All subjects were under clinical therapy and had IOP lower than 17 mm Hg monitored by isolated measurements during the follow up period.

Patients were submitted to the water drinking test at the beginning of the follow up period. The water drinking test was performed after obtaining a baseline IOP measurement. Patients had to drink one litre of tap water in 5 minutes. IOP was measured three times at 15 minutes intervals. Water drinking tests were performed between 4:00pm and 5:00pm. The maximum value of the three measurements was considered as the maximum IOP during the water drinking test.

IOP measurements were obtained with Goldmann applanation tonometry. Achromatic perimetry was performed with the Humphrey Visual Field Analyser (Humphrey Instruments, San Leandro, CA, USA) standard full threshold 24-2). All patients had previous experience with visual field tests and only eyes with reliable exams (less than 20% of fixation losses, and/or less than 33% of false positive and false negative rates) were included. The last reliable visual field exam performed before the evaluated period was considered as the baseline exam. The method adopted to evaluate visual field progression was based on Anderson’s progression criteria20 and was characterised by the rise of a new defect or worsening of a previous defect. A new defect was defined by the presence of a new cluster of three or more non-edge points that have sensitivities with p<5% with one of the points having a sensitivity with p<1%. Worsening of a previously defective region was characterised by the deterioration of three or more points in that region by 10 db.

The end point for the eyes with visual field progression was considered the day of confirmation of the visual field deterioration. For the patients without visual field progression the last visual field exam performed during the evaluated period was considered the end point.

The number of eyes that developed visual field progression was determined. The performance of the water drinking test was compared between the eyes that developed visual field deterioration and those that did not.

Statistical analysis was performed with commercial software (SPSS 10.0, SPSS Inc, Chicago, IL, USA). Analysis of variance and χ2 test were used to compare, respectively, continuous and categorical demographic data between groups. The data included mean age, sex, ethnical group, basal IOP, number of antiglaucomatous drugs, initial mean deviation (MD) and correct pattern standard deviation (CPSD), period of follow up, and numbers of visual fields exams. Intraocular pressure peak and percentage of IOP fluctuation (intraocular pressure peak–baseline IOP/baseline IOP) during the water drinking test were evaluated in all eyes by analysis of covariance with initial IOP as a covariate.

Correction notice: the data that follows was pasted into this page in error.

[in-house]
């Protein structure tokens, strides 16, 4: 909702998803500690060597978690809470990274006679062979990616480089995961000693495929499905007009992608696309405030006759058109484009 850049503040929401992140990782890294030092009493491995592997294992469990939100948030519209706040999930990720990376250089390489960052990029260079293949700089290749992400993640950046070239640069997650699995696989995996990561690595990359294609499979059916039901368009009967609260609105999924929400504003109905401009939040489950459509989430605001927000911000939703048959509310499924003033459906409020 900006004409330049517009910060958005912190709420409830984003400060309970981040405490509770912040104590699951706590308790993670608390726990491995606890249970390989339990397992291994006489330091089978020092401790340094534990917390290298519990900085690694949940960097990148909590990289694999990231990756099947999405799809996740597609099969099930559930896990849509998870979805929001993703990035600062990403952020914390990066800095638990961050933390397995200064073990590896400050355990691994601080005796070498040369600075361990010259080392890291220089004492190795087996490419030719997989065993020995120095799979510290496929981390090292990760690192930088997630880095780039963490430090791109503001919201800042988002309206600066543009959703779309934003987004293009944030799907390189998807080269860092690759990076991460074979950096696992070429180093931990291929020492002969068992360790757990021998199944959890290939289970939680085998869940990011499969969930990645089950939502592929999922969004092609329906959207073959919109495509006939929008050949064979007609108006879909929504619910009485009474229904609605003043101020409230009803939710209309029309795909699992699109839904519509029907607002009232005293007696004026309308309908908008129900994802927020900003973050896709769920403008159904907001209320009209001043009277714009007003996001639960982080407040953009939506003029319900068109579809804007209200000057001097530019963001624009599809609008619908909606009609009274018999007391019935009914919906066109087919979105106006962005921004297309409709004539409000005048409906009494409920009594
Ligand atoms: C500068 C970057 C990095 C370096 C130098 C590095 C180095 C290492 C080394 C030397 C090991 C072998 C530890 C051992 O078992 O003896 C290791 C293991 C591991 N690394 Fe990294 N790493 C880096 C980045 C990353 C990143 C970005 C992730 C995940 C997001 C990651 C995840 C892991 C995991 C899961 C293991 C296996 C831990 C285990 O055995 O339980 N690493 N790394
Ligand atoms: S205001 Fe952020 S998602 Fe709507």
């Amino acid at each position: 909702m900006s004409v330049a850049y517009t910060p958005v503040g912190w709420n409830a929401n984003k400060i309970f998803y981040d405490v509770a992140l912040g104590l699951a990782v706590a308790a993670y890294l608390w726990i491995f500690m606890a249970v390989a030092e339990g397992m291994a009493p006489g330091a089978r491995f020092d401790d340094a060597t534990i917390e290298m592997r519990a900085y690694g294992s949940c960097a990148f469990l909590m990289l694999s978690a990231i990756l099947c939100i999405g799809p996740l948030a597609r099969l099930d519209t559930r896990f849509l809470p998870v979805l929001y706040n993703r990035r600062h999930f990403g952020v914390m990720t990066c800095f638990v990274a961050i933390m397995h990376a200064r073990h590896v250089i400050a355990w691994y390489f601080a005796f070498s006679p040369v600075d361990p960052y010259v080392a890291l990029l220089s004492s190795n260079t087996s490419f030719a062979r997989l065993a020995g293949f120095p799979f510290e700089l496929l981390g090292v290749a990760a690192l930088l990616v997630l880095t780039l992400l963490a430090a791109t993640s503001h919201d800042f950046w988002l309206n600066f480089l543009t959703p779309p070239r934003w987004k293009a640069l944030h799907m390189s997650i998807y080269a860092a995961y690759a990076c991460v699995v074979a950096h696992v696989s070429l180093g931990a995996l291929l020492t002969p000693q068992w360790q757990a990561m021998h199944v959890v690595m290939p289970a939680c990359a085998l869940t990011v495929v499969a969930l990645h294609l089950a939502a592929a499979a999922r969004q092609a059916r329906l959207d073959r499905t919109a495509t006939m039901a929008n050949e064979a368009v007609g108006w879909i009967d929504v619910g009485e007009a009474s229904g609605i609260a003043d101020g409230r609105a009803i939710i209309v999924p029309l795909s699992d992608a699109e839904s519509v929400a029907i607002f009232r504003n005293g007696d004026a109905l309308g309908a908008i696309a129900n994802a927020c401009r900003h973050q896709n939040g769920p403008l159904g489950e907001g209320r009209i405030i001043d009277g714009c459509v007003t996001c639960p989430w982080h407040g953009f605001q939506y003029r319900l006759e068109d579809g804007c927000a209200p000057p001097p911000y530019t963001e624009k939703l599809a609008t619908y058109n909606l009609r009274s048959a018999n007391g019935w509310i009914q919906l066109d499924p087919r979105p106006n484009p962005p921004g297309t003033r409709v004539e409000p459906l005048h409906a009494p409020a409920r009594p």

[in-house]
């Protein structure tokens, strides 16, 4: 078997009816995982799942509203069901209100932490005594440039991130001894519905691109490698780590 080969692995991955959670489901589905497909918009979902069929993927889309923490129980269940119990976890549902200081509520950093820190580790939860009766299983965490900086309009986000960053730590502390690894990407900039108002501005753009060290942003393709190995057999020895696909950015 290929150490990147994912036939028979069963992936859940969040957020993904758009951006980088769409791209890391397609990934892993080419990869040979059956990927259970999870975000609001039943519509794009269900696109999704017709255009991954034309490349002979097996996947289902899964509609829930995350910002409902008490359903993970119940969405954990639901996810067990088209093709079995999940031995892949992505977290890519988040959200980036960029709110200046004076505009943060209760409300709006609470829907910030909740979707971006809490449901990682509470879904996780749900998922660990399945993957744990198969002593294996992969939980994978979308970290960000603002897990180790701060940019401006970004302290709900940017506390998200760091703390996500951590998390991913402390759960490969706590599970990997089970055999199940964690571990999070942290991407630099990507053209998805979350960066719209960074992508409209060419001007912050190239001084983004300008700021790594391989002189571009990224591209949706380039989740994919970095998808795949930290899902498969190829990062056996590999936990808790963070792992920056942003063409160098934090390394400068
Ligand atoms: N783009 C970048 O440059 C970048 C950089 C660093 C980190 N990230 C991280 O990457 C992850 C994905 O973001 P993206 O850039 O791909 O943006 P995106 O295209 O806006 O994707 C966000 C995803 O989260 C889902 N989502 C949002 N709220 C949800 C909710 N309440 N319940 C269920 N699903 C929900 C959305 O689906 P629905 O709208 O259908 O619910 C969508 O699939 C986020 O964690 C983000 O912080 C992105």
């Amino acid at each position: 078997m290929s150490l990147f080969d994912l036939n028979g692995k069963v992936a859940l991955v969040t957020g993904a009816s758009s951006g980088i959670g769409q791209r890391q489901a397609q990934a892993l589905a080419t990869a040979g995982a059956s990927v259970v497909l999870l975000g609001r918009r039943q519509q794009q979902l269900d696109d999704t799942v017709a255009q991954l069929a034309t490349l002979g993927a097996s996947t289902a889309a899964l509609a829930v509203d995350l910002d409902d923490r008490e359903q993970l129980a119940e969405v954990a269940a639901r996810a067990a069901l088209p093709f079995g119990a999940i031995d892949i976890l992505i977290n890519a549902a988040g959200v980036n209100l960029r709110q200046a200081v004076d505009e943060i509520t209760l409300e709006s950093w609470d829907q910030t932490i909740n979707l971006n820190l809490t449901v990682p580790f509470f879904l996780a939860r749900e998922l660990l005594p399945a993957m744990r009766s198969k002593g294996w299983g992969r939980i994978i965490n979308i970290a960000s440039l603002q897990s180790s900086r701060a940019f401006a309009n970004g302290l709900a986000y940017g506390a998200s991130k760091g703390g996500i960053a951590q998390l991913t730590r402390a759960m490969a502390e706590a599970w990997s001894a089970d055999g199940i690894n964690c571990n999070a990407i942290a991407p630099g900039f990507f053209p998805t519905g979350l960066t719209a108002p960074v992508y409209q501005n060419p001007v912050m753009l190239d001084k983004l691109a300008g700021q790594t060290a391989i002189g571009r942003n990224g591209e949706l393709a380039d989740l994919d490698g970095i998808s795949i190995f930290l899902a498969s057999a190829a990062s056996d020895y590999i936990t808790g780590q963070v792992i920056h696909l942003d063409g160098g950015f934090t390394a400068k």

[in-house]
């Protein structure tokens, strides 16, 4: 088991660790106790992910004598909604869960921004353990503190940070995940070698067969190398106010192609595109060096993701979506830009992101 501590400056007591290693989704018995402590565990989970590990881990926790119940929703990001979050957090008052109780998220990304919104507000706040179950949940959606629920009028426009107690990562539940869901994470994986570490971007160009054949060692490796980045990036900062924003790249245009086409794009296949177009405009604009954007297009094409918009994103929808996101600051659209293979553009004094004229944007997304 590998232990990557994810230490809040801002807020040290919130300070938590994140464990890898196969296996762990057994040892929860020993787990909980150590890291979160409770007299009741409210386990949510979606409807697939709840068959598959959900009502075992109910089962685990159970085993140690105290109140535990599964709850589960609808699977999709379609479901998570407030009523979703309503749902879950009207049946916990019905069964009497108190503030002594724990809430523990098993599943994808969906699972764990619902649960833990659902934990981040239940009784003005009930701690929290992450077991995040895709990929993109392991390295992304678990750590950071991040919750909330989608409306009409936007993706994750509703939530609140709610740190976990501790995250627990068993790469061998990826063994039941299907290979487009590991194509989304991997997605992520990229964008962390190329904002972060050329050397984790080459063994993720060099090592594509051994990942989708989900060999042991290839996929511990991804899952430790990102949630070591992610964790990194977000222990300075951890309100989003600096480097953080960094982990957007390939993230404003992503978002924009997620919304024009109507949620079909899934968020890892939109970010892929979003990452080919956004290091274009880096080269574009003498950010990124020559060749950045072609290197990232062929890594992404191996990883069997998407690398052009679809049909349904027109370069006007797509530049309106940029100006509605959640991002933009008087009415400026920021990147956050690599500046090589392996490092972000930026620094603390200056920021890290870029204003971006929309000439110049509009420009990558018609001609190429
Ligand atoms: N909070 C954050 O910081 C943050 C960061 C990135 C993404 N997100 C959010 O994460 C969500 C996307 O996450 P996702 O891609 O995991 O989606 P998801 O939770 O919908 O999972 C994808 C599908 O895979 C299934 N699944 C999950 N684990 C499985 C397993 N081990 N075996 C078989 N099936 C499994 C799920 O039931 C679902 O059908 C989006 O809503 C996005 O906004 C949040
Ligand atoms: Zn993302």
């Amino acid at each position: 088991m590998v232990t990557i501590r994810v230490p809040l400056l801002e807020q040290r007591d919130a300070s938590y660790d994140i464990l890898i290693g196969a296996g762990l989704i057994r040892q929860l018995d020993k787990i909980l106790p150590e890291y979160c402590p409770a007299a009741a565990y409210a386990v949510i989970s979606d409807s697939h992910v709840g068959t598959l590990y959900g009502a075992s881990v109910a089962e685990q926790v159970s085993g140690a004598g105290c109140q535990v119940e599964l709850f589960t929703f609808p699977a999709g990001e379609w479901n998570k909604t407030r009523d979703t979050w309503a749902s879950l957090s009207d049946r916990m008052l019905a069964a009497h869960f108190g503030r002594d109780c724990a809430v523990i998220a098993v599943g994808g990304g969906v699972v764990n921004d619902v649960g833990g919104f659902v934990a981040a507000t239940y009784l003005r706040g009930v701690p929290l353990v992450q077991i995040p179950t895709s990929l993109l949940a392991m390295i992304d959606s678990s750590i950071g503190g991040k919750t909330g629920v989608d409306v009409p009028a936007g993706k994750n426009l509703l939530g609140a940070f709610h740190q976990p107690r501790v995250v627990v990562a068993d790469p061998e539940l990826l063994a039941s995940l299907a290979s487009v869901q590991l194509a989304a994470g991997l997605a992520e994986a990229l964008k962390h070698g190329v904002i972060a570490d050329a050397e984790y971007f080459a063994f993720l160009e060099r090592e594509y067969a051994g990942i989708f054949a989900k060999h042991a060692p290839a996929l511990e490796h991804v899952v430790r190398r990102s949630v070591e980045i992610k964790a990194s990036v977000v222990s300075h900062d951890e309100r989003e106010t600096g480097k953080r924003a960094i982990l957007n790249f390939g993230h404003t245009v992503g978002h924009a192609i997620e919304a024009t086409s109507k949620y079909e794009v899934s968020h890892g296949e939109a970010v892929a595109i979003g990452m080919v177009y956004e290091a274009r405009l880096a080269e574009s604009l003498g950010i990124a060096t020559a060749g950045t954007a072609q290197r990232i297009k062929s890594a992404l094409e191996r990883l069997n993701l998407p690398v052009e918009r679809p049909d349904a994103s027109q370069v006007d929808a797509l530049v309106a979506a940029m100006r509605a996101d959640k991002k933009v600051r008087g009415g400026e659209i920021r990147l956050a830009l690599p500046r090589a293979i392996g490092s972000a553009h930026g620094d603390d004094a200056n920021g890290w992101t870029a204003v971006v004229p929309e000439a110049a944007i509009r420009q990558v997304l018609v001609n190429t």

RESULTS

Seventy six eyes of 76 patients were included in this study. Demographic data are presented in table 1. The mean age of all participants was 67.1 (SD 11.8) years. Thirty five (46.1%) patients were women. The majority of subjects were White (88.2%). The mean follow up period of all subjects was 26.0 (SD 13.8) months (5–67 months).

Table 1

 Demographic data of open angle glaucoma eyes with and without visual field deterioration

Twenty eight (36.8%) eyes reached definite visual field progression based on the study criteria. No significant differences were found in the mean follow up time and the number of visual field exams performed between eyes with and without visual field deterioration (table 1). Similarly, no significant difference in the mean age, sex, race, basal IOP, initial MD, and CPSD was observed between groups (table 1).

From a overall baseline of 12.7 mm Hg, a mean (standard error of the mean) difference of 1.9 (SEM 0.6) mm Hg in the mean IOP peak was observed between glaucomatous eyes that showed visual field progression and the ones that did not. This difference was significant (p = 0.001, ANCOVA; 95% CI 0.8 to 3.0) (see table 2).

Table 2

 Water drinking test results: IOP peaks and percentage of IOP fluctuations

In the same way, a difference of 16.8% (SEM 4.6%) in the mean percentage of IOP variation was observed between glaucomatous eyes which showed visual field deterioration and the ones that did not progress. This difference was also considered significant (p<0.001, ANCOVA; 95% CI 7.7 to 26.0).

The mean (standard deviation) number of antiglaucomatous drugs used in the eyes that demonstrated visual field progression was 2.4 (SD 1.4) compared with 2.1 (SD 1.3) in the non-progressive group (p = 0.42). Prostaglandins were part of the clinical treatment in 15 (53.6%) of the 28 eyes that showed visual field progression and in 32 (66.7%) of the 48 eyes that remained stable (p = 0.26). No significant difference was observed in the number of eyes using beta blockers, carbonic anhydrase inhibitors, and alpha agonists between the two groups (table 3). The number of eyes submitted to glaucoma surgery (trabeculectomy) before the studied period was seven (25%) in the progressive group and 12 (25%) in the non-progressive group (p = 0.84).

Table 3

 Percentage of eyes under each major kind of topical antiglaucoma drugs

Among eyes that reached definite visual field progression, 25% (7/28) showed IOP >21 mm Hg during the water drinking test compared with 4.2% (2/48) observed in the group that remained stable (p = 0.007). In this group, four of 48 (8.3%) eyes had an IOP variation ⩾6 mm Hg in the water drinking test compared with 35.7% (10/28) of eyes that demonstrated visual field progression (p = 0.003).

DISCUSSION